Changing demographics in Wisconsin and the rest of the country are creating a political imperative for Republicans to act on immigration reform. A recent study by the Partnership for a New American Economy found that more than 12 million Hispanic and Asian residents will become eligible to vote by 2020. Additionally, there are currently more than 13.2 million unregistered Hispanic and Asian eligible voters in the United States.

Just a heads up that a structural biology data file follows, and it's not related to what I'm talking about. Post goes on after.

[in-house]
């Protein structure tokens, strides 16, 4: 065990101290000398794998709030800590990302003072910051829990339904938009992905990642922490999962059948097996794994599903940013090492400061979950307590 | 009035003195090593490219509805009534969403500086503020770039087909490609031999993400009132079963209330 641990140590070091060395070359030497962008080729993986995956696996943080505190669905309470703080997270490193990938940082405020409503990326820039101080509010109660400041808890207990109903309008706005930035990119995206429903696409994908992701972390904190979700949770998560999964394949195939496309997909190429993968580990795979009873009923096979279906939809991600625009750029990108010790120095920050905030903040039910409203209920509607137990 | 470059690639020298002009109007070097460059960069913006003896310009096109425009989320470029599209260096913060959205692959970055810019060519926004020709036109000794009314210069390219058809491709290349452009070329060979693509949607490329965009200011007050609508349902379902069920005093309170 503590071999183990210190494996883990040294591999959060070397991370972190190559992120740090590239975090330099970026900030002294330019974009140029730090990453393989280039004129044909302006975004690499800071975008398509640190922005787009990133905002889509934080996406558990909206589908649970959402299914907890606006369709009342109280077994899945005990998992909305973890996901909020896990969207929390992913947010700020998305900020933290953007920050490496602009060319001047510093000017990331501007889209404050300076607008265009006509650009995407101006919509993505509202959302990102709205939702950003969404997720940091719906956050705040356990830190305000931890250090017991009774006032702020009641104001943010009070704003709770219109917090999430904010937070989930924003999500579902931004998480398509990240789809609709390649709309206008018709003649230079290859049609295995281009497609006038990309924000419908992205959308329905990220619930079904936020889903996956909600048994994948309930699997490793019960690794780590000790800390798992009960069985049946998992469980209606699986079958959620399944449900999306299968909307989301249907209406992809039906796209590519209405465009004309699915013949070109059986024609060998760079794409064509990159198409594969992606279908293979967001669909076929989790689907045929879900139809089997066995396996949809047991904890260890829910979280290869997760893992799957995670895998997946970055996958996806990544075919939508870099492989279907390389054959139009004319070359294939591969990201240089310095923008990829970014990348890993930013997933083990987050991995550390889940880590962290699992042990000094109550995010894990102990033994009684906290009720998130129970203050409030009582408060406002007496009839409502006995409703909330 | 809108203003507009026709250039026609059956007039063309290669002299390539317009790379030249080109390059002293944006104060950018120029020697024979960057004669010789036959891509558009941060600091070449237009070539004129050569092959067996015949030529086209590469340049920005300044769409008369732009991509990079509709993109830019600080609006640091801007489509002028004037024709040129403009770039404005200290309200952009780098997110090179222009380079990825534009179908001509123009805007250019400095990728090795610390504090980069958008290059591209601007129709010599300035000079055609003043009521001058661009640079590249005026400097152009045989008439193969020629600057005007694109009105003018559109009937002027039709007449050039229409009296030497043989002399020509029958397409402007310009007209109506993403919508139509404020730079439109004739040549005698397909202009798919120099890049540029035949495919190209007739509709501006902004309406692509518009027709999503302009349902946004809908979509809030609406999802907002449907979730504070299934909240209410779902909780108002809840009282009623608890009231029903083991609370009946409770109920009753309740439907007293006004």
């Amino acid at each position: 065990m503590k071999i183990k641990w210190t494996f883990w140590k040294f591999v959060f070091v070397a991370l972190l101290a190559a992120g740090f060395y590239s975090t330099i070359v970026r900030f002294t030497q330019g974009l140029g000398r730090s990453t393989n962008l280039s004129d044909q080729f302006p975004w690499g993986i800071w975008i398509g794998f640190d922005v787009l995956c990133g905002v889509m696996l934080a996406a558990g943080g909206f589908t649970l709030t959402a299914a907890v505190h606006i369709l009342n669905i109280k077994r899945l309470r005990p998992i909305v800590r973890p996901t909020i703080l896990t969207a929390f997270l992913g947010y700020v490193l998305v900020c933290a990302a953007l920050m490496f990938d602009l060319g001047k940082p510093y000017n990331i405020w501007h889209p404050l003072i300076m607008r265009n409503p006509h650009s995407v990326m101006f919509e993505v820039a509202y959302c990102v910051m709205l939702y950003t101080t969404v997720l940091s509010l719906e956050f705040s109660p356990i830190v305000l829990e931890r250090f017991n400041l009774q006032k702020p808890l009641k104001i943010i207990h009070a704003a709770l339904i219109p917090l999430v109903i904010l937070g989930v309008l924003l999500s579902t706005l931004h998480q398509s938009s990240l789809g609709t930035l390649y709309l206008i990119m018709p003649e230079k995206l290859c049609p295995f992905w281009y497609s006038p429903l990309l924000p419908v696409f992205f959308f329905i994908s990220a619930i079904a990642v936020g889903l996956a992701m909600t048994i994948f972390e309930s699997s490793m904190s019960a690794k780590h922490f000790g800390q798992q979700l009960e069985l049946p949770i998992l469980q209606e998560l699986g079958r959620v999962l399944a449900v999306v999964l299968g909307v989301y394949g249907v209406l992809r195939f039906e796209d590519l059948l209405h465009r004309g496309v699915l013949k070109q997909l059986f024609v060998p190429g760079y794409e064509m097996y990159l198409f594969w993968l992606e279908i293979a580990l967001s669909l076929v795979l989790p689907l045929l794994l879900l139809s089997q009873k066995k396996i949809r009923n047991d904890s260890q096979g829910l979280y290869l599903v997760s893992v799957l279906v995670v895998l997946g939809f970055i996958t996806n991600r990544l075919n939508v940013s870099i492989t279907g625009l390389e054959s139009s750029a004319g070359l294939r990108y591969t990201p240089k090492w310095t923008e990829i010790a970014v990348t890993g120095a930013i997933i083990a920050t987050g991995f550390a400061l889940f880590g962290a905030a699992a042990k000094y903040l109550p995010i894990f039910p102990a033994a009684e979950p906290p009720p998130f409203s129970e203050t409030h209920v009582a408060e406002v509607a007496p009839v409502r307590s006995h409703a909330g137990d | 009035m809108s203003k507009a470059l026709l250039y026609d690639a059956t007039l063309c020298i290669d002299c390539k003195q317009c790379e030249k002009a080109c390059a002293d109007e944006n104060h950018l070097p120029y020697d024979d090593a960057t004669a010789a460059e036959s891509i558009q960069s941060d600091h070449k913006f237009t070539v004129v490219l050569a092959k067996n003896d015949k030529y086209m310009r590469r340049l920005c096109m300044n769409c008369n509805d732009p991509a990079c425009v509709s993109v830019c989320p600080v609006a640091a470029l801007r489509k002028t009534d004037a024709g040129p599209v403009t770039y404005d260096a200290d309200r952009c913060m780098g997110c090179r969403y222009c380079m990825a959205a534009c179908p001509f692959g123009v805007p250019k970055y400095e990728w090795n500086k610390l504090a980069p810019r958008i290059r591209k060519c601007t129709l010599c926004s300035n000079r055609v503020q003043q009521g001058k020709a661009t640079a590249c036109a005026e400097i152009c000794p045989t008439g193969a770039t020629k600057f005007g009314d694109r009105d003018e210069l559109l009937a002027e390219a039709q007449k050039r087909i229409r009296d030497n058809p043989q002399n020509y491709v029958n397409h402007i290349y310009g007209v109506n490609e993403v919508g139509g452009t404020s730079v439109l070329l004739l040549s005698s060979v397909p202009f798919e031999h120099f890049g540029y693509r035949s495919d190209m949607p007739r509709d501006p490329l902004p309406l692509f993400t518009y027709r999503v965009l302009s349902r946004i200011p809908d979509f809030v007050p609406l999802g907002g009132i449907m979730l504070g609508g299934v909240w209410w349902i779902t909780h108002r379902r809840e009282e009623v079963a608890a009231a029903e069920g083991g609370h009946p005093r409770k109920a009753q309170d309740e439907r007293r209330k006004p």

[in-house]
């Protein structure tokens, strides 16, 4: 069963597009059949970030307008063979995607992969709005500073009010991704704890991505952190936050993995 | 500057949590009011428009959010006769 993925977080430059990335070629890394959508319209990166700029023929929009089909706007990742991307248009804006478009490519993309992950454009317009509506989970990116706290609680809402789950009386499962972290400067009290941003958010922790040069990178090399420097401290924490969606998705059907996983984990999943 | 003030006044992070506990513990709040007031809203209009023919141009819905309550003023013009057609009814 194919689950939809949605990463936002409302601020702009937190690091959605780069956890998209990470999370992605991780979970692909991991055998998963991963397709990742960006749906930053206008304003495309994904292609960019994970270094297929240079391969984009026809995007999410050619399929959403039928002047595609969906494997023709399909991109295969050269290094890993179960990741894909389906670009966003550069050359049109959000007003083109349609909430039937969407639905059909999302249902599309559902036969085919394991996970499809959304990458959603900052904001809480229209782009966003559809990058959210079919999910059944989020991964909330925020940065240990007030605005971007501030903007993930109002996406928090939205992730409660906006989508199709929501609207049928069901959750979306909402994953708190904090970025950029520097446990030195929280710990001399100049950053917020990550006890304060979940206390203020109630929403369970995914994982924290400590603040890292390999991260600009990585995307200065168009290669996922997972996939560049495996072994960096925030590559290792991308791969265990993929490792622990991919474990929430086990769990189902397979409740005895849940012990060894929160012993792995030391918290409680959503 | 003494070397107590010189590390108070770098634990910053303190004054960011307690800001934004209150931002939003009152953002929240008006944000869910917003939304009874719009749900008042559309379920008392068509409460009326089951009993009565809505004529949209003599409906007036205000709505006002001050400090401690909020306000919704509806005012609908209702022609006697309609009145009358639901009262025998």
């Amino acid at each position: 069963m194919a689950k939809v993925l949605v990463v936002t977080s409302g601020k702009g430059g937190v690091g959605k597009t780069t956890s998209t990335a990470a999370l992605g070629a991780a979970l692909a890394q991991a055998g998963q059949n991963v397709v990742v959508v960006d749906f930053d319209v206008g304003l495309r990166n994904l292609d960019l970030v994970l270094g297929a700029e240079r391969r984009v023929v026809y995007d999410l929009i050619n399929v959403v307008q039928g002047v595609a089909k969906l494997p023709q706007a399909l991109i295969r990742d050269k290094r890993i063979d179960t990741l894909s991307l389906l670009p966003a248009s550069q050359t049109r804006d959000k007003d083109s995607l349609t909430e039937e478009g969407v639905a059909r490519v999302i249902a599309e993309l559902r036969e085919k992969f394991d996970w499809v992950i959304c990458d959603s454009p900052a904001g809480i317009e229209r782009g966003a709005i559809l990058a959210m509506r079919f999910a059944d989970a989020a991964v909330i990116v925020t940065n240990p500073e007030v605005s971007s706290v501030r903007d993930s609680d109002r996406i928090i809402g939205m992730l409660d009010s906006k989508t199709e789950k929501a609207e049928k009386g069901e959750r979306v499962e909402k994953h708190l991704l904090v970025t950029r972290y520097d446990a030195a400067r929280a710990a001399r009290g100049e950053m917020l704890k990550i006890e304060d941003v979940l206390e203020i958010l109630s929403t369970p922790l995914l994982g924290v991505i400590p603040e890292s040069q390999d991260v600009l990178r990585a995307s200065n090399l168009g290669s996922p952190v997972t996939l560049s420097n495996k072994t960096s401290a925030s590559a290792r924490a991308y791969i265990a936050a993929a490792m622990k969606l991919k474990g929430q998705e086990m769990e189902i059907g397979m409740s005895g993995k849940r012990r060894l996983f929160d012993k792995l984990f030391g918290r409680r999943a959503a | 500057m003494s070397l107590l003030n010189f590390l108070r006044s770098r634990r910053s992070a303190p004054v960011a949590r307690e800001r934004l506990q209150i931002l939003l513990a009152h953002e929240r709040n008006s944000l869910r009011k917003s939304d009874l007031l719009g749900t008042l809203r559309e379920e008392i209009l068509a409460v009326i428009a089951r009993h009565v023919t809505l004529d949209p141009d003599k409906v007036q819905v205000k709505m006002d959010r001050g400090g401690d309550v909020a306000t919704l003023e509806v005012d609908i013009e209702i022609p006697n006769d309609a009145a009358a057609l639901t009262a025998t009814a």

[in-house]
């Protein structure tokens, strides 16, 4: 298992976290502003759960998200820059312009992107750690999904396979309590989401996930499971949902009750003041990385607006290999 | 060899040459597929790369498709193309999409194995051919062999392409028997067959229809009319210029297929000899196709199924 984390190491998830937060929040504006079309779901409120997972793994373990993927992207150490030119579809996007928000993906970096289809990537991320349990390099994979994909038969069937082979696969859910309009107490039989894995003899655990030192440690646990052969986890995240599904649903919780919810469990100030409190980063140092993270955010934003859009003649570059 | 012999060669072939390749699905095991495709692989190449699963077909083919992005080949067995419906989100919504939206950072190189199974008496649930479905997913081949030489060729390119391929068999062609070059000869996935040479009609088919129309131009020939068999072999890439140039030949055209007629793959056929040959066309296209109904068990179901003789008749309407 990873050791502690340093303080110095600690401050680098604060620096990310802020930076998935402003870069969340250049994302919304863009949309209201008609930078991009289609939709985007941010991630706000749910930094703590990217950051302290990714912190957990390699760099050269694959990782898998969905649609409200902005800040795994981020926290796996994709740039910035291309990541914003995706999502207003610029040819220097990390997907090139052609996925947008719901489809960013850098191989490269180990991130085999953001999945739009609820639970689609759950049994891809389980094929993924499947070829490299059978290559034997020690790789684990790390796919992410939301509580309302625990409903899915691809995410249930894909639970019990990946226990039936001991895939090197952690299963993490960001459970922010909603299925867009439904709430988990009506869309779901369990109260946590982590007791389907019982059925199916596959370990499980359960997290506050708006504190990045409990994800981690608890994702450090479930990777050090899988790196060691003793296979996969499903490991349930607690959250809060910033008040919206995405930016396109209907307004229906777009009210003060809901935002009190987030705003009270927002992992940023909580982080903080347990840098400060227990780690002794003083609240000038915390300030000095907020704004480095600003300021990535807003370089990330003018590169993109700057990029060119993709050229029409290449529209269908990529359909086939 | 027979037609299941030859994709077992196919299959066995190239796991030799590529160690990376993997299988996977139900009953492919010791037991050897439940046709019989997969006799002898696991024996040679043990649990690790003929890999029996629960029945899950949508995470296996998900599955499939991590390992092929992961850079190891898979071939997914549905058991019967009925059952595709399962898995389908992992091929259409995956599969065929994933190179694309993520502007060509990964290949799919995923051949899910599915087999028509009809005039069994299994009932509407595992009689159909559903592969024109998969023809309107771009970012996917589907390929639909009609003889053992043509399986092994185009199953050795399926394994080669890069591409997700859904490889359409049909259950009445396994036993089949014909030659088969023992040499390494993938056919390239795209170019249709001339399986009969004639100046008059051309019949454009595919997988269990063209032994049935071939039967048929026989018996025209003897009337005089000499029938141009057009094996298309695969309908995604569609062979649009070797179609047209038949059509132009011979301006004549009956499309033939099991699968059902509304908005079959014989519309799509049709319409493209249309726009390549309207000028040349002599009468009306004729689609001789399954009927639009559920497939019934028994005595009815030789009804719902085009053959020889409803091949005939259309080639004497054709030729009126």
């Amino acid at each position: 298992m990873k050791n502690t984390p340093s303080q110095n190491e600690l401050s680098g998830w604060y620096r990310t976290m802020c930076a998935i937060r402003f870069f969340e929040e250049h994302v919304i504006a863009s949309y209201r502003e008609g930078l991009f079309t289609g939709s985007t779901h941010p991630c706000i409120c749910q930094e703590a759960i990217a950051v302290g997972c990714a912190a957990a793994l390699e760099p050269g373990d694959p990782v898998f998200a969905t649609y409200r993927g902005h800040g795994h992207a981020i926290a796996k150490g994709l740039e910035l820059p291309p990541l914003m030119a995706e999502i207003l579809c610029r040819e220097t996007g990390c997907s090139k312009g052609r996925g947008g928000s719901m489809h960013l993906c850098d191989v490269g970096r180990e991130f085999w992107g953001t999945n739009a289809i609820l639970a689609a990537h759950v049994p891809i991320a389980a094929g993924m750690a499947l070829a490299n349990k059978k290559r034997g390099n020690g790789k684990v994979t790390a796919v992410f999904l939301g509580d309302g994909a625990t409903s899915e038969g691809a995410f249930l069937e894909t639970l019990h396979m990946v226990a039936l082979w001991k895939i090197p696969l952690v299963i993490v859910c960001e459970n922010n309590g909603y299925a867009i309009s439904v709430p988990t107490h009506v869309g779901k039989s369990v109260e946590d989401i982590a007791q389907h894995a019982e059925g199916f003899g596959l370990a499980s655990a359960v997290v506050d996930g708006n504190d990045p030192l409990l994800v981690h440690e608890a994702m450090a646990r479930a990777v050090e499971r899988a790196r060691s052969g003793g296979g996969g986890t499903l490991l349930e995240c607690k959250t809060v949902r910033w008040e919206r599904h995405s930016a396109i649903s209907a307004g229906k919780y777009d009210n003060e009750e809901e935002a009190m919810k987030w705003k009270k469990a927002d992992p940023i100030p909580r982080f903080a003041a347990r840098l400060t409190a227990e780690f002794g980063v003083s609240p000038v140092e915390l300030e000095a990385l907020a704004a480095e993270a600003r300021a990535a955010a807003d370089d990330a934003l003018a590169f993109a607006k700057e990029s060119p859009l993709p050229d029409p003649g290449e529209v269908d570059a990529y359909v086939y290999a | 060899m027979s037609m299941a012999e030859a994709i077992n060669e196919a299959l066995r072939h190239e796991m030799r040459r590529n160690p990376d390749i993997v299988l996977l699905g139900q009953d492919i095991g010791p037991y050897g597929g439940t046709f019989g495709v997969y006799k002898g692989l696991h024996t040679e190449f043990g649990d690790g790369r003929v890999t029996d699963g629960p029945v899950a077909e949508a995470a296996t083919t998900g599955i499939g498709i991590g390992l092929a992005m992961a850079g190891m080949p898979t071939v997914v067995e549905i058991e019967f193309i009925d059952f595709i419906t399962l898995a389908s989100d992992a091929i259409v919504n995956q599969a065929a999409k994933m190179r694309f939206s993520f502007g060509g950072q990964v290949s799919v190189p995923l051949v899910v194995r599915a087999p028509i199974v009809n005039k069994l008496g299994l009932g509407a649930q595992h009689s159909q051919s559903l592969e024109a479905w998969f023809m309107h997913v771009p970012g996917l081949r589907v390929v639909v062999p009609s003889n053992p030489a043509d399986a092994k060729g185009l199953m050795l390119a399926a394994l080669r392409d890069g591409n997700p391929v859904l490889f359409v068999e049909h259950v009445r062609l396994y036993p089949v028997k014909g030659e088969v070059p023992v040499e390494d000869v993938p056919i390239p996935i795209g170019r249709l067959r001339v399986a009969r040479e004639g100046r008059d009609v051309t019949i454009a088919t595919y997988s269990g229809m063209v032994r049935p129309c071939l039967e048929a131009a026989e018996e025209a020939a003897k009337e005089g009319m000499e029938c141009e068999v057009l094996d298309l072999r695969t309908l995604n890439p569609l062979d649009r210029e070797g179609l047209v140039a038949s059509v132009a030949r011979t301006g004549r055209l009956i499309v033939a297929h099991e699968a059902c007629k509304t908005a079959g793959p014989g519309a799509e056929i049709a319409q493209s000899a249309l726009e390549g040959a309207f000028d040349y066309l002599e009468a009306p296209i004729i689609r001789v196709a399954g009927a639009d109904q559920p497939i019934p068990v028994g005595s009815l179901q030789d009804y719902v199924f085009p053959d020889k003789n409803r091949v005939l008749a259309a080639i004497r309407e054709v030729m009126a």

Republicans currently stand at a disadvantage with Hispanic voters. If the 2016 presidential election were held today, nearly twice as many Hispanic voters in swing states would vote for the Democratic candidate over the Republican candidate (52% to 28%). Thus, Republicans must make substantial inroads with Hispanic and Asian voters to prevent the alienation of this rapidly growing voter bloc.
To give you an idea of the size of these groups, Wisconsin’s foreign-born population grew by 72.5% from 2000 to 2010, according to a study by the partnership. As of the 2010 census, Milwaukee County has more than 126,000 Hispanics (13.3% of the population) and more than 32,000 Asian (3.4%) residents.